Physical and Mental Disability as Co-Morbid Conditions in a Disability Claim

June 23, 2017
Jason Newfield

As though suffering a major medical event, such as a heart attack, was not bad enough, many people experience mental health issues upon return to work. This can be discouraging for those who previously felt confident about their recovery, but fortunately, you may be entitled to more time off. If you are worried about your health as a result of return-to-work stress, continue below to find out if you can file a disability claim.

Individuals with cardiac issues may find they are eligable to file a disability claim for work-related stress, according to medical literature.

Anxiety and depression suffered by a claimant that is secondary to a physical condition is an issue being seen with greater regularity in disability claims. This is often seen in cases where the claimant has had a cardiac event and returned to work after a period of recovery.

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Medical literature supports the position that stress negatively impacts one’s cardiac issues. The claimant finds returning to work brought back the stressors which possibly contributed to the original cardiac event. Unfortunately, the insurer is likely to take the position that the disability insurance coverage is available for the inability to work at the job, not the fear of dying from working in that job. As such, where a claimant also has anxiety or depression which impacts on their ability to focus or concentrate, the claim may be developed and supported through a mental health provider.

Often, the anxiety and depression can be the condition supporting payment of the claim, even if the insurer rejects the claimant’s contention of being subjected to inappropriate risk of a future cardiac event. The insurer is likely to fiercely contest the mental aspects, but such claims can be well supported and testing data can also support that aspect of the claim. Thus, a claimant who has sustained a disabling event and returned to work, but feels that they are unable to continue working without jeopardizing their continued recovery, can strengthen a potential claim by having the emotional aspects of their condition explored and treated. Receiving treatment from a mental health provider will become necessary to develop evidence to support this impairment.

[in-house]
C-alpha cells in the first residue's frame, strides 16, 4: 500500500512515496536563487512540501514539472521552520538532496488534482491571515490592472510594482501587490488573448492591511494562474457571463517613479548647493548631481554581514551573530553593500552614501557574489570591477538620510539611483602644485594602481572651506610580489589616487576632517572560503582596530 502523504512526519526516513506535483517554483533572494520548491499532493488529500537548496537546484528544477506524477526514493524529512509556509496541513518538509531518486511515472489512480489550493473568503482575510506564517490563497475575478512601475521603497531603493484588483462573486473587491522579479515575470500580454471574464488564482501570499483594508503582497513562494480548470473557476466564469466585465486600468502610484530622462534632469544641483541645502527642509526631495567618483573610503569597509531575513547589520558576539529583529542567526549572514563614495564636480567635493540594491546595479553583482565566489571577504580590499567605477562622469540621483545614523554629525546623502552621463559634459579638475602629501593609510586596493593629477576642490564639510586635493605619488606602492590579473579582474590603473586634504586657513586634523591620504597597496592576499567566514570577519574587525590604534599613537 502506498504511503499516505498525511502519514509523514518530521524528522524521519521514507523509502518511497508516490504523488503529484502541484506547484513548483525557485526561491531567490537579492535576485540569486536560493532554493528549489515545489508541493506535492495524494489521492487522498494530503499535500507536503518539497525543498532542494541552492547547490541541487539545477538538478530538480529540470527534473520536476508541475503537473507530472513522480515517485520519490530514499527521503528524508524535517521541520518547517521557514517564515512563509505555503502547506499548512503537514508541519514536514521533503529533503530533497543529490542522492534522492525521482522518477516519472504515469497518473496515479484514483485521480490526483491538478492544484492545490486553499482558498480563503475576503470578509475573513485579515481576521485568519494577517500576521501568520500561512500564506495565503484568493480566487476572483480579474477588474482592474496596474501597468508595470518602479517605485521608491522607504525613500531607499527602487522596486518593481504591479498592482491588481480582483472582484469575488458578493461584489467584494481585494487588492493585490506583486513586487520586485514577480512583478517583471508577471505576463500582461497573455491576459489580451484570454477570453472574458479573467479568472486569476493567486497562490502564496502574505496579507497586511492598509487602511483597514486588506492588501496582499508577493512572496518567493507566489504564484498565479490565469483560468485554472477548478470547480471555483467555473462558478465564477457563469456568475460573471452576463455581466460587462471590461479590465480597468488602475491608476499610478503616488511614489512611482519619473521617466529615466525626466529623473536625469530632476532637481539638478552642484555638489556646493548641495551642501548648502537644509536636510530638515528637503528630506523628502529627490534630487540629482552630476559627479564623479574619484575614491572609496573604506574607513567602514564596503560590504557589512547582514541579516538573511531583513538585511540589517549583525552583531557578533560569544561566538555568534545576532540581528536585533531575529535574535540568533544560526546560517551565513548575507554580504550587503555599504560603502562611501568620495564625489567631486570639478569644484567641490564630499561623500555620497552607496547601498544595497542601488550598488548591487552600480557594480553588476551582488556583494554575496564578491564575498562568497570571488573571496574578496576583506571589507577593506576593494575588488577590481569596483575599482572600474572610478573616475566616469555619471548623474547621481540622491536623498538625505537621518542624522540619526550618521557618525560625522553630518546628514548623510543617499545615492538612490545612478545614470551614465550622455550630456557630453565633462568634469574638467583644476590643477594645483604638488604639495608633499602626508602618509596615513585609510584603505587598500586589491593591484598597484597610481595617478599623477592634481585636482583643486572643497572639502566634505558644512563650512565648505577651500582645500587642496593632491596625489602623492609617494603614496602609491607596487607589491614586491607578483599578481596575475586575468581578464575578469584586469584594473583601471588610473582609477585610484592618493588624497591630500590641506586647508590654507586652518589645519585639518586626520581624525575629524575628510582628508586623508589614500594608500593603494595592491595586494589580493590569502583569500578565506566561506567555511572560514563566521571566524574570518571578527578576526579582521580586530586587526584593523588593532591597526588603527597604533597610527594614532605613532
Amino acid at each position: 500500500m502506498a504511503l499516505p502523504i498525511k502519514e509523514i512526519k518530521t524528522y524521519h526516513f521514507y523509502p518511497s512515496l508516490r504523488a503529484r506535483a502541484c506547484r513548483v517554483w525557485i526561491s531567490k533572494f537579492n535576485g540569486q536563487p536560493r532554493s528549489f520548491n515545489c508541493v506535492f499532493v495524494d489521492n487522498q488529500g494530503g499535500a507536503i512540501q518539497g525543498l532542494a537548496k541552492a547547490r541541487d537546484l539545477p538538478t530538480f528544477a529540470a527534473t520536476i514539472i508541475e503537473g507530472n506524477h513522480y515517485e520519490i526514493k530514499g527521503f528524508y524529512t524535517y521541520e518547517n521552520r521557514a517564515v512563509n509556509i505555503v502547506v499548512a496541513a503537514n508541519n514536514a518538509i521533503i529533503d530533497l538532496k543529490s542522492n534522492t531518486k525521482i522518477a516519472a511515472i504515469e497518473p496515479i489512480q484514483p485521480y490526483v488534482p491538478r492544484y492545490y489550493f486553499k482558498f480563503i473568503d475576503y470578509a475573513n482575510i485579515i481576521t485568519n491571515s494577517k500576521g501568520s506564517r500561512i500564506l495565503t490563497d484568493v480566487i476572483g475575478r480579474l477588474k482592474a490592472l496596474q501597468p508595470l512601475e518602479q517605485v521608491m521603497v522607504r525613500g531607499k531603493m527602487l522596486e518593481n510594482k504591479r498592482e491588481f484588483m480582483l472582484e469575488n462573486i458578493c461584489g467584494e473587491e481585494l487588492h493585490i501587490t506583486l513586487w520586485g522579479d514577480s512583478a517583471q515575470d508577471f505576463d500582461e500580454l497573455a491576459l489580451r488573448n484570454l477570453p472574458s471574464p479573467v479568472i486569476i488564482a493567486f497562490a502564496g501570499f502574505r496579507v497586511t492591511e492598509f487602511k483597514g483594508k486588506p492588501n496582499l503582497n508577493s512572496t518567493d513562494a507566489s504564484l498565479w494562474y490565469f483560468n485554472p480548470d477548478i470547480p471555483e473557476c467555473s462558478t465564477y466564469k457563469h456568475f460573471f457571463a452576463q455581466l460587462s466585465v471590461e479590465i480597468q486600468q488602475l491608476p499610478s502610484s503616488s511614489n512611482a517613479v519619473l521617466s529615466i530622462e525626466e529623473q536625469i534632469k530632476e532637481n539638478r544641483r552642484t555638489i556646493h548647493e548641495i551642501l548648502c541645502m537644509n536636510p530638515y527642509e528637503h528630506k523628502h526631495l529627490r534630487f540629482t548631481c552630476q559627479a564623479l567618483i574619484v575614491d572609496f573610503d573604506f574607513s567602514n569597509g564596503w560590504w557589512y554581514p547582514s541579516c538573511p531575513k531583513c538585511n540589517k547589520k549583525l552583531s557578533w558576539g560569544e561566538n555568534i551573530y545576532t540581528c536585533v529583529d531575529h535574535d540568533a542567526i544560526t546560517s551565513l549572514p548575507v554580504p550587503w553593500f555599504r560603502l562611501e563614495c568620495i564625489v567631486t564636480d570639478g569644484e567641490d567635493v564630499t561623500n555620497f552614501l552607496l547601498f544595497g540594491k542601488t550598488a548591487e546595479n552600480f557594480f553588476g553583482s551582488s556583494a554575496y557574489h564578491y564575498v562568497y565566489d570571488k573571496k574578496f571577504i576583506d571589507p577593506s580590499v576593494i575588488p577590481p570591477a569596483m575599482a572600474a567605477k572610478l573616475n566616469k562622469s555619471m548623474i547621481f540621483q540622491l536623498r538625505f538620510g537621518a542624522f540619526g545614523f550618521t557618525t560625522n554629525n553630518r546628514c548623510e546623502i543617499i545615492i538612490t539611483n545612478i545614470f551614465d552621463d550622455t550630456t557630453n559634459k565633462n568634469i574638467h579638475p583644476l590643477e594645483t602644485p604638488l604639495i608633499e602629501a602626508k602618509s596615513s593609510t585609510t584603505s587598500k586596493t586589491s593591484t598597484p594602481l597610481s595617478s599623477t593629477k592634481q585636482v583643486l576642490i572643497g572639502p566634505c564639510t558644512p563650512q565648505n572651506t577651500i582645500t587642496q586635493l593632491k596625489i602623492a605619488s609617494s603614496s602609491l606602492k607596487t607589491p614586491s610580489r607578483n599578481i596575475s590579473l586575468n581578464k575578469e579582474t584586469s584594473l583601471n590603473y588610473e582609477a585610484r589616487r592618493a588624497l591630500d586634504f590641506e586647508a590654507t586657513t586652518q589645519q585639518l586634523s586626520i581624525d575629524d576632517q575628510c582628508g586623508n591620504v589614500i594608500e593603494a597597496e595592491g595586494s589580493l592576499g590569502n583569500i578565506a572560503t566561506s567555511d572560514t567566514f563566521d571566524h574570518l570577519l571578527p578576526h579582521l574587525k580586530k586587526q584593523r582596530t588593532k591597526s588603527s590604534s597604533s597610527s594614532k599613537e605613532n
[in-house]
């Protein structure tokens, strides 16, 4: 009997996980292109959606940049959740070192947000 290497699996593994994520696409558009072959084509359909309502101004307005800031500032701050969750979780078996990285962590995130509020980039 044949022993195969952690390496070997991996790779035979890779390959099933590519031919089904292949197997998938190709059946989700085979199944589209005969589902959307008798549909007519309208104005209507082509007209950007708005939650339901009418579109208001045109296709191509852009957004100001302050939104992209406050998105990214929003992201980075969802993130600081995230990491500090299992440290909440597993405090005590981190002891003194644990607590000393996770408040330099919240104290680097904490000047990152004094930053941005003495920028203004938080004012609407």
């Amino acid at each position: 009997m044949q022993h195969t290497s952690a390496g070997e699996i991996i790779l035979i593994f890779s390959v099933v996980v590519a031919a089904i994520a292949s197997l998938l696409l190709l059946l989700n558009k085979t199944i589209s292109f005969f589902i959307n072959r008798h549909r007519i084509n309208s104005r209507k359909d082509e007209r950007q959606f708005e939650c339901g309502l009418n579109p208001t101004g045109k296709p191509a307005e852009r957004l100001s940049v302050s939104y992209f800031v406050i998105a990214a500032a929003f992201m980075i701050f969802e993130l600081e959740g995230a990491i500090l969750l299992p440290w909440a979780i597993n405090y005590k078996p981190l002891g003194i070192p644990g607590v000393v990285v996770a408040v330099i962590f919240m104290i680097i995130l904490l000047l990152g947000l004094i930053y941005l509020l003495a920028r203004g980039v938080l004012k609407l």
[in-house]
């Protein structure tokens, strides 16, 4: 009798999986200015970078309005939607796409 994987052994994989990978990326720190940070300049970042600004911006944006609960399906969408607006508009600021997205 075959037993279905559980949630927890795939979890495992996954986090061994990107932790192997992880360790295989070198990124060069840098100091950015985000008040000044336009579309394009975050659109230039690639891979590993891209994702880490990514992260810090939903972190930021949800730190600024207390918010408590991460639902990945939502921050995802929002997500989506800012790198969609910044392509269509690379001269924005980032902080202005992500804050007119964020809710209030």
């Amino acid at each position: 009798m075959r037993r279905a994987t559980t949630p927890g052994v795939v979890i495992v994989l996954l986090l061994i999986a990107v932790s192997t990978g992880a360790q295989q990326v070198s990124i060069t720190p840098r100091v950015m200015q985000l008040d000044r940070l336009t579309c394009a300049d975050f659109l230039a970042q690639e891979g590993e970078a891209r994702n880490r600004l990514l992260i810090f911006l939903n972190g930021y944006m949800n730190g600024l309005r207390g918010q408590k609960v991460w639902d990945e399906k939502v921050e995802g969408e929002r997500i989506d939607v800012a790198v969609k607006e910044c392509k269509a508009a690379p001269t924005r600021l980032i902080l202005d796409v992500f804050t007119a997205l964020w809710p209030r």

Failing to receive appropriate treatment for such a condition will prevent a claimant from pursuing this aspect of the claim, since policies require that a claimant be under the care of a physician, other than themselves, for the disabling condition. Coming under the care of a mental health provider would be critical to supporting the claim. The nature and extent of the mental health treatment, and the articulation of the support for how and why a claimant cannot perform their work duties due to the mental health issues, would be significant.

Those who have unfortunately suffered a cardiac event, or another condition for which they have made some level of recovery, but are concerned about a relapse of the condition upon a return to work, should consider whether they are suffering from anxiety or depression.

Jason A. Newfield, Esq., is a founding partner at Frankel & Newfield, a national disability law firm, where he aggressively represents claimants in long term disability insurance, ERISA, and other insurance claims and litigation. He holds an AV® Preeminent Peer Review from Martindale-Hubbell and has been named to the Super Lawyer New York Metro list from 2013 — 2016. Mr. Newfield is frequently invited to speak before bar associations, medical organizations and other trade organizations regarding disability claims and has published numerous articles on Disability Insurance. He is a member of the American Conference Institute, regularly presenting to attorneys and claims personnel at national conferences on disability litigation.

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